One of Peinado's largest recent exhibitions was Perpetuum Mobile. This installation of installations is like an Alexander Calder mobile for the millennial age, made up of the detritus of a consumerist society. The exhibition at the Palais de Tokyo of Paris in 2004 was actually made of old and new pieces -as said, another characteristic of Peinado's loop strategy- that were placed in an apparent random way throughout the pavilion hall. It had the effect of creating a dialogue about everyday objects (a car, a huge silver-pearl necklace, a black/grey/white rainbow, an advertising billboard, a giant pantone color guide) and familiar images crafted into hanging black cut-outs[disambiguation needed]: a skate boarder, a tree-shaped car air freshener or a body builder. Giant fans would swoosh the pieces and cast breezes on the visitors.
The title and starting point for Radical Buissonance, FRAC des Pays de la Loire, Carquefou, France (2007), is a neologism, meaning radical bushing-out. In this show, Peinado referred less to everyday objects, relying instead on more symbolic forms and ideas, like a pyramid with its four faces finished on cracked crystal that looked like black marble with white veins. At the peak of the pyramid was a cut-out with the shape of a rhizome -expression of multiplicity (and non-hierarchical interpretation) popularized by French philosopher Gilles Deleuze, which also worked as a weathervane giving a counterpoint to the conceptual verticality of the pyramidal structure. Accompanying this piece the viewer could found a flat mirror ball hanging from the ceiling, a backlit anarchy Ⓐ with the traces fattened to make it look like a clown, L'Auguste (2007); California Game Over (2007), a series of his crushed parallelepipeds, and other sculptures inspired by Memphis' furniture design completed the show. A fog machine clouded the area every now and then, to diffuse[disambiguation needed] the space between the objects and to make it more difficult for the viewer to tell the difference between the works.
Beside his impressive sculptures and installations, Peinado is also a highly regarded draftsman. He has collected his watercolors illustrations from 1995 to 2005 into a 1,600-page catalog, Me, myself and I, which playfully assumes the nature of a visual diary.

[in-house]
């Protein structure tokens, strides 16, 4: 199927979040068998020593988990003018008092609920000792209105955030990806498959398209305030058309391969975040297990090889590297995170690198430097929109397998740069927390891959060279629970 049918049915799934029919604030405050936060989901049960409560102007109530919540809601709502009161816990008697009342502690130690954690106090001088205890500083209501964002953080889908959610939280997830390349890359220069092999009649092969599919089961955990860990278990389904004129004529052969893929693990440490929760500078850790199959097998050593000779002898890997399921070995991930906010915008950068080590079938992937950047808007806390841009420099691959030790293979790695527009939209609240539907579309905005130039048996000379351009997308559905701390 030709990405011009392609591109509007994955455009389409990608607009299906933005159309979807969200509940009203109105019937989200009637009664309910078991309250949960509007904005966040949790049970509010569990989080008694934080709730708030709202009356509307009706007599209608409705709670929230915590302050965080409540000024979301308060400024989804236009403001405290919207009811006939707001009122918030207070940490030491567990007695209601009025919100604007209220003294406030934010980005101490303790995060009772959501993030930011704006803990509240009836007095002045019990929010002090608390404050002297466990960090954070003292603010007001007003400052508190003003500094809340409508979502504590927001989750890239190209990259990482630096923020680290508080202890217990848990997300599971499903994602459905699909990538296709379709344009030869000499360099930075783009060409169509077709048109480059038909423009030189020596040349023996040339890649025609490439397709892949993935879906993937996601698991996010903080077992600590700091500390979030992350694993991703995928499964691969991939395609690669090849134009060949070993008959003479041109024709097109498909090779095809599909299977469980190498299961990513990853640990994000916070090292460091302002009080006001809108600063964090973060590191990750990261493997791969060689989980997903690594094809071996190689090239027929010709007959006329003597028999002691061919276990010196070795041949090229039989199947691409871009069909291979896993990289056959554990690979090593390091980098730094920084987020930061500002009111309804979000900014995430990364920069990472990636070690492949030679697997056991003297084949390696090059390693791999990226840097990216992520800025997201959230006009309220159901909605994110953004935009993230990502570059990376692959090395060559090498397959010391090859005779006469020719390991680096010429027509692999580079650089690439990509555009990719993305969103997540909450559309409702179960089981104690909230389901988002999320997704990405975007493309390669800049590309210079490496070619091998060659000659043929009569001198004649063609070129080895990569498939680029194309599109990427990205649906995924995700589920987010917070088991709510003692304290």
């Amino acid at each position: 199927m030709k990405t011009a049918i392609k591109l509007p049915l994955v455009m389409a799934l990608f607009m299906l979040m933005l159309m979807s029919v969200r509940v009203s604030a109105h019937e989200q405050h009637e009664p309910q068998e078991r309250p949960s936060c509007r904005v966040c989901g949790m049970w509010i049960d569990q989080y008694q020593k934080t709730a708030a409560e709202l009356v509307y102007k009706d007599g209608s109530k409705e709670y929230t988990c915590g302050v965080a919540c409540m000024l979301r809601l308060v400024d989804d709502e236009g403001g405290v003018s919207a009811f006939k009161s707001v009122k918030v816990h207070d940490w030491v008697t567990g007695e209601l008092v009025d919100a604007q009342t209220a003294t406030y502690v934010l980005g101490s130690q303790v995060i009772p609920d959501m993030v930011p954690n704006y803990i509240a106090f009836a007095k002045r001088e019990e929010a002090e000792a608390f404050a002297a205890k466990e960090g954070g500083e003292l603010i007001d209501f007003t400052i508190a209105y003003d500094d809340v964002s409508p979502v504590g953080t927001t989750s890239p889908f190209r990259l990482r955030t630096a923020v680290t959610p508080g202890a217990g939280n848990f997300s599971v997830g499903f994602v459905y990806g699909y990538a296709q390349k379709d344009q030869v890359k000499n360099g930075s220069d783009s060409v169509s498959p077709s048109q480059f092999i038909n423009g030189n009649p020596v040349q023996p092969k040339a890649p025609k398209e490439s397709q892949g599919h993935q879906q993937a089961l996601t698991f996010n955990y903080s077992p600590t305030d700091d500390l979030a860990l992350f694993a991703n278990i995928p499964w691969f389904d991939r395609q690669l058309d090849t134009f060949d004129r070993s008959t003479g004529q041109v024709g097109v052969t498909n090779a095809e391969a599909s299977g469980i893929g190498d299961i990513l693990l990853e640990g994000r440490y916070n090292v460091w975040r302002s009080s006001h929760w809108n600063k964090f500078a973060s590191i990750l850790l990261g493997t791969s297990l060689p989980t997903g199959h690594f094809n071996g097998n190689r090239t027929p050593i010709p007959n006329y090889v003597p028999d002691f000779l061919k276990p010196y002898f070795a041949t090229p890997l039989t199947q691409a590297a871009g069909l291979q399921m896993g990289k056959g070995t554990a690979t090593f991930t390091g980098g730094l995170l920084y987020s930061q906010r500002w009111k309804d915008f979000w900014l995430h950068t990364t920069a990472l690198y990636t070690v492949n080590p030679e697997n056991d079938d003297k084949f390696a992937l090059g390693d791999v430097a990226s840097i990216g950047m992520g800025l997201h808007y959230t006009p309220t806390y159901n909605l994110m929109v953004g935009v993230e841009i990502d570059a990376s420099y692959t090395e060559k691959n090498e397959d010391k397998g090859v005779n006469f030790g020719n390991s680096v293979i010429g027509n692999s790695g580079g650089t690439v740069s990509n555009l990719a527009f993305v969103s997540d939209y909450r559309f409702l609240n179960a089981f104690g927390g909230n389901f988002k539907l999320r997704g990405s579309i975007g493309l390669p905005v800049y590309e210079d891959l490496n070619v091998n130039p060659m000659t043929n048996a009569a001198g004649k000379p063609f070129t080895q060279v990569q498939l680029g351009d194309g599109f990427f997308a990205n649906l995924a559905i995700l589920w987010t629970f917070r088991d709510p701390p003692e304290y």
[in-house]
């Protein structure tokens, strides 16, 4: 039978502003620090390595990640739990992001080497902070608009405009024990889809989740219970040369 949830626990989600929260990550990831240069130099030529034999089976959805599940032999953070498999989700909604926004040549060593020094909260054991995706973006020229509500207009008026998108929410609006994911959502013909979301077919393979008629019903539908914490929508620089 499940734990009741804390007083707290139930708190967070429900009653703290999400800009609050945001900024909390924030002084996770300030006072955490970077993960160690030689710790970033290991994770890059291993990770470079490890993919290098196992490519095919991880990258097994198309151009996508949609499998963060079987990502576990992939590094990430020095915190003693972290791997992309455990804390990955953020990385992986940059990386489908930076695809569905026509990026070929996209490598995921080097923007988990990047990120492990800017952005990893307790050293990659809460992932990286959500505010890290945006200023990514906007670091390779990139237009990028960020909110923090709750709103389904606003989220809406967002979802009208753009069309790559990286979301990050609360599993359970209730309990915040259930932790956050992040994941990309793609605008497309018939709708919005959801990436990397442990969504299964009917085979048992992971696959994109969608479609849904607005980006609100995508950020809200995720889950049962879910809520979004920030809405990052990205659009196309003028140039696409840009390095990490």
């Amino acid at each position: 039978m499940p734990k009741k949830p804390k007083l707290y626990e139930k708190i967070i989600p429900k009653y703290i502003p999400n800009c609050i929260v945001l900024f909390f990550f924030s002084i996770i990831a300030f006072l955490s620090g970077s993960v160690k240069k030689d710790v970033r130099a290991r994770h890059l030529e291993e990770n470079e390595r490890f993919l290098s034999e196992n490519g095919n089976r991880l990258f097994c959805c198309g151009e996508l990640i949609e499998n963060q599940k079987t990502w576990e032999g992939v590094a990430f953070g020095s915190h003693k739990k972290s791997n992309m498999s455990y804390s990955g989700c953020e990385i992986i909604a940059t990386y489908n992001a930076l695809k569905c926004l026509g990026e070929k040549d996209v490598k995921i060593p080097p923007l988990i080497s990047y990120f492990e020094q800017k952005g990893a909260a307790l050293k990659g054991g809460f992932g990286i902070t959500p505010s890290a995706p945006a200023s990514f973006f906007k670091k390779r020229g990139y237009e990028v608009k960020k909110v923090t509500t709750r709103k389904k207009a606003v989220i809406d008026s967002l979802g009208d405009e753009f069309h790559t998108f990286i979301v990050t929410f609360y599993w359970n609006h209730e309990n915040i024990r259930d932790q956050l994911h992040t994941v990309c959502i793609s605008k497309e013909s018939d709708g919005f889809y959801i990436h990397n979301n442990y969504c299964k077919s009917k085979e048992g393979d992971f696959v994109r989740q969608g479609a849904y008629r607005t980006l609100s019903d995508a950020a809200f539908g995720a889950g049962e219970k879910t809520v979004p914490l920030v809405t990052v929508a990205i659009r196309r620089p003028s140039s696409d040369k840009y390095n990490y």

Bruno Peinado is represented by:
Text online :
- (French) « Livication (Pour Bruno Peinado)» by Nicolas Exertier
Les vanités dans l'art contemporai, Edition Flammarion.
Libertad - Igualdad - Fraternidad, Espagne, 2009.
Text(e)s, Editions Loevenbruck, Paris.
VRAOUM! Coédition Fage Editions / La Maison Rouge. Catalogue de l'exposition VRAOUM! -Trésors de la bande-dessinée et art contemporain, La Maison Rouge, Paris, 2009
Kréyol Factory. Editions Gallimard. Catalogue de l'exposition Kréyol Factory, Grande halle de la Villette, Paris, 2009.
Louis Vuitton, Art, Fashion and Architecture. Edition : Ian Luna.
Qu'est-ce que la sculpture aujourd'hui? Beaux Arts Editions.
Dictionnaire International de la Sculpture Moderne & Contemporaine. Editions du Regard.
ToolBox. Editions Entre-Deux. Catalogue de l'exposition ToolBox, Musée des Beaux-Arts de Nantes.
Bruno Peinado - Me, Myself and I. Editions Loevenbruck, coédité par Black Jack éditions.
Esculturismo. Comunidad de Madrid, 2008.
La Force de l'Art, 01. RMN. Catalogue de l'exposition La Force de l'Art, Paris, 2006.
Biennale de Lyon 2007. Co-édition Stéphane Moisdon & Hans Ulrich Obrist. Catalogue de la Biennale d'Art Contemporain de Lyon 2007.
Tactile. Die Gelstaten.
Promenade au zoo. Editions deValence.
Supernova - expérience Pommery #3. BeauxArts magazine.
100 Artistes / Qu'est-ce que l'art contemporain en France? BeauxArts magazine.
Notre Histoire. Paris Musées.
Bang Bang! Fage Editions. Catalogue de l'exposition Bang Bang!, Musée d'Art et d'Industrie de St Etienne.
Le Prix Marcel Duchamp 2006. Centre National d'Art et de Culture Georges Pompidou.
Catalogue du Prix Marcel Duchamp 2006.
Prêts à prêter. Isthme Editions / FRAC PACA.
Art Now. Taschen.
26a Bienal de Sao Paulo. Fundaçao Bienal de São Paulo.
Playlist. Palais de Tokyo.
A arte de Bruno Peinado. Paço das artes, catalogue de l'exposition personnelle de Bruno Peinado au Paço das Artes à São Paulo (Kombi - nacao).
ANTIPURE. Gianni Jetzer et JRP editions, Genève, Switzerland. Catalogue de l'exposition Antipure organisée par Gianni Jetzer à la Ursula Blickle Stiftung.
Propaganda. Espace Paul Ricard.
Original. Galerie Loevenbruck.
Art at the turn of rue de Seine et la rue de l'Echaudé. Galerie Loevenbruck.